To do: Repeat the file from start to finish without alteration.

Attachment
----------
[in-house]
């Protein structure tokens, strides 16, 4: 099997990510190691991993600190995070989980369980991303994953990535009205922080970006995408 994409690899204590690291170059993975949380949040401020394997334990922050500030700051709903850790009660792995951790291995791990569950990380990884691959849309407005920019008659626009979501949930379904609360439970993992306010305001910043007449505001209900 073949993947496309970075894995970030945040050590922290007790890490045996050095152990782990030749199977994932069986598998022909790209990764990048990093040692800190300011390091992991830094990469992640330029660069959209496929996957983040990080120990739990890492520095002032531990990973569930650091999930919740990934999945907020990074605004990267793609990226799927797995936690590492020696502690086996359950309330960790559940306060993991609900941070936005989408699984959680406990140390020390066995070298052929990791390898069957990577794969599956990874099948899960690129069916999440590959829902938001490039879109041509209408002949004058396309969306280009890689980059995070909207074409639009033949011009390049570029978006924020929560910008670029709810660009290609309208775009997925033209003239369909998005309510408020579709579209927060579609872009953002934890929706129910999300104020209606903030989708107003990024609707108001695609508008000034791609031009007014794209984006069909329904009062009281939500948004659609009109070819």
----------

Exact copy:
[in-house]
């Protein structure tokens, strides 16, 4: 099997990510190691991993600190995070989980369980991303994953990535009205922080970006995408 994409690899204590690291170059993975949380949040401020394997334990922050500030700051709903850790009660792995951790291995791990569950990380990884691959849309407005920019008659626009979501949930379904609360439970993992306010305001910043007449505001209900 073949993947496309970075894995970030945040050590922290007790890490045996050095152990782990030749199977994932069986598998022909790209990764990048990093040692800190300011390091992991830094990469992640330029660069959209496929996957983040990080120990739990890492520095002032531990990973569930650091999930919740990934999945907020990074605004990267793609990226799927797995936690590492020696502690086996359950309330960790559940306060993991609900941070936005989408699984959680406990140390020390066995070298052929990791390898069957990577794969599956990874099948899960690129069916999440590959829902938001490039879109041509209408002949004058396309969306280009890689980059995070909207074409639009033949011009390049570029978006924020929560910008670029709810660009290609309208775009997925033209003239369909998005309510408020579709579209927060579609872009953002934890929706129910999300104020209606903030989708107003990024609707108001695609508008000034791609031009007014794209984006069909329904009062009281939500948004659609009109070819």